- traditional vs. critical theories (pt. 1)
- IR theories, IPE theories, collective action theories
9. International Relations
10. Global Governance
Learning Activity: where is the globality of climate change governance?
Wk. 6: EU Climate Governance
- traditional vs. critical theories (pt. 2)
- neofunctionalism, intergovernmentalism, MLG
11. Within the EU
12. EU in the world
Learning Activity: where is the regionality of climate change governance?
Wk. 7: State-based Climate Governance
- Overdeveloped states
- Underdeveloped states
- Sustainable states
- traditional vs. critical theories (pt. 3)
- actor-network theory, STS, socio-technical systems theory
13. Denmark (overdeveloped counties)
14. Sustainable countries
Learning Activity: where is the statehood of climate change governance?
Wk. 8: Local Climate Governance
- Local/municipal/city governance
- Civil society and NGOs
- traditional vs. critical theories (pt. 4)
- social movement theory, theories on co-creation and citizen participation
15. Local governance J
16. Social movements and organisations
Learning Activity: where is the locality of climate change governance?
Wk. 9 Change Now
- Understanding change
- Bringing about change
- traditional vs. critical theories (pt. 5)
- socio-psychological theories on environmental behaviour,
17. No change
18. Making change
Learning Activity: bringing about change in the climate of environmental politics.
 Knowledge and understanding of the discipline of political science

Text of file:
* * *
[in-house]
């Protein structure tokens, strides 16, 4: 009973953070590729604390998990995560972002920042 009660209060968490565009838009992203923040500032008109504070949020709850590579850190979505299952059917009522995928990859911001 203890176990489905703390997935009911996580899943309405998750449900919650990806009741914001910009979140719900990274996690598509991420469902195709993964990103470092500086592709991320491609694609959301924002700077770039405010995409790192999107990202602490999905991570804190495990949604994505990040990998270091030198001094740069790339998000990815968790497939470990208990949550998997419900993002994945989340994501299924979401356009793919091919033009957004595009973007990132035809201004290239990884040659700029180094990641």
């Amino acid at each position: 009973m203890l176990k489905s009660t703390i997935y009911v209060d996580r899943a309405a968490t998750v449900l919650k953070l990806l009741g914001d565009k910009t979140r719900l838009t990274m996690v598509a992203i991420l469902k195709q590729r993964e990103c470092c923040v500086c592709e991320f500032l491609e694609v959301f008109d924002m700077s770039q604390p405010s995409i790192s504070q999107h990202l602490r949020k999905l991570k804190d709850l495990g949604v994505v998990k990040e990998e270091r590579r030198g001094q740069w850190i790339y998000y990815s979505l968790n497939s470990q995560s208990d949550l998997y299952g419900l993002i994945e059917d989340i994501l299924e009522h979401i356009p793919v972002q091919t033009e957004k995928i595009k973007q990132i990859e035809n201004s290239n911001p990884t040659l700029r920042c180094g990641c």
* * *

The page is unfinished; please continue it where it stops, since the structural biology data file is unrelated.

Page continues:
The masters’ core course in the ‘Politics of the Environment and Climate Change’ enables students to know and understand the politics of the environment and climate change.
Masters’ students studying this course will become knowledgeable with both traditional and critical explanations for environmental and climate change in order to understand how and why the discipline of political science has to engage in deep adaptation.
 Practical competence in employment-related activities in political science
The masters’ core course in the ‘Politics of the Environment and Climate Change’ enables students to become competent in employment-related activities including (i) analytical, scientific, and political foundations; (ii) scales of global, EU, state-based, and local climate governance; and (iii) bringing about change in the climate of environmental politics.
 Intellectual and transferable skills in political and social sciences
The masters’ elective course in ‘Politics of the Environment and Climate Change’ helps masters-level students develop critical thinking, creativity and innovation, collaboration, and communication skills through group-based Active Learning activities.
Bäckstrand, Karin, and Annica Kronsell (eds.) (2017) Rethinking the Green State: Environmental governance towards climate and sustainability transitions (Routledge).
Bulkeley, Harriet and Peter Newell (2010) Governing Climate Change (Routledge).
Carter, Neil (2018) The Politics of the Environment: Ideas, Activism, Policy (CUP).
Chasek, Pamela, David Downie, Janet Brown (2016) Global Environmental Politics, 7th edn. (Westview Press).
Christoff, Peter, and Robyn Eckersley (2013) Globalization and the Environment (Rowman and Littlefield).
Clapp, Jennifer, and Peter Dauvergne (2011) Paths to a Green World: The Political Economy of the Global Environment, 2nd edn. (MIT Press).
Conca, Ken, and Geoffrey Dabelko (eds.) (2014) Green Planet Blues: Critical Perspectives on Global Environmental Politics, 5th edn. (Westview Press).
Connelly, James, Graham Smith, David Benson and Clare Saunders (2012) Politics and the Environment: From Theory to Practice, 3rd edn. (Routledge).
Corry, Olaf, and Hayley Stevenson (eds.) (2017) Traditions and Trends in Global Environmental Politics: International Relations and the Earth (Routledge).
Crow, Deserai, and Maxwell Boyko (eds.) (2014) Culture, Politics and Climate Change: How Information Shapes our Common Future (Routledge).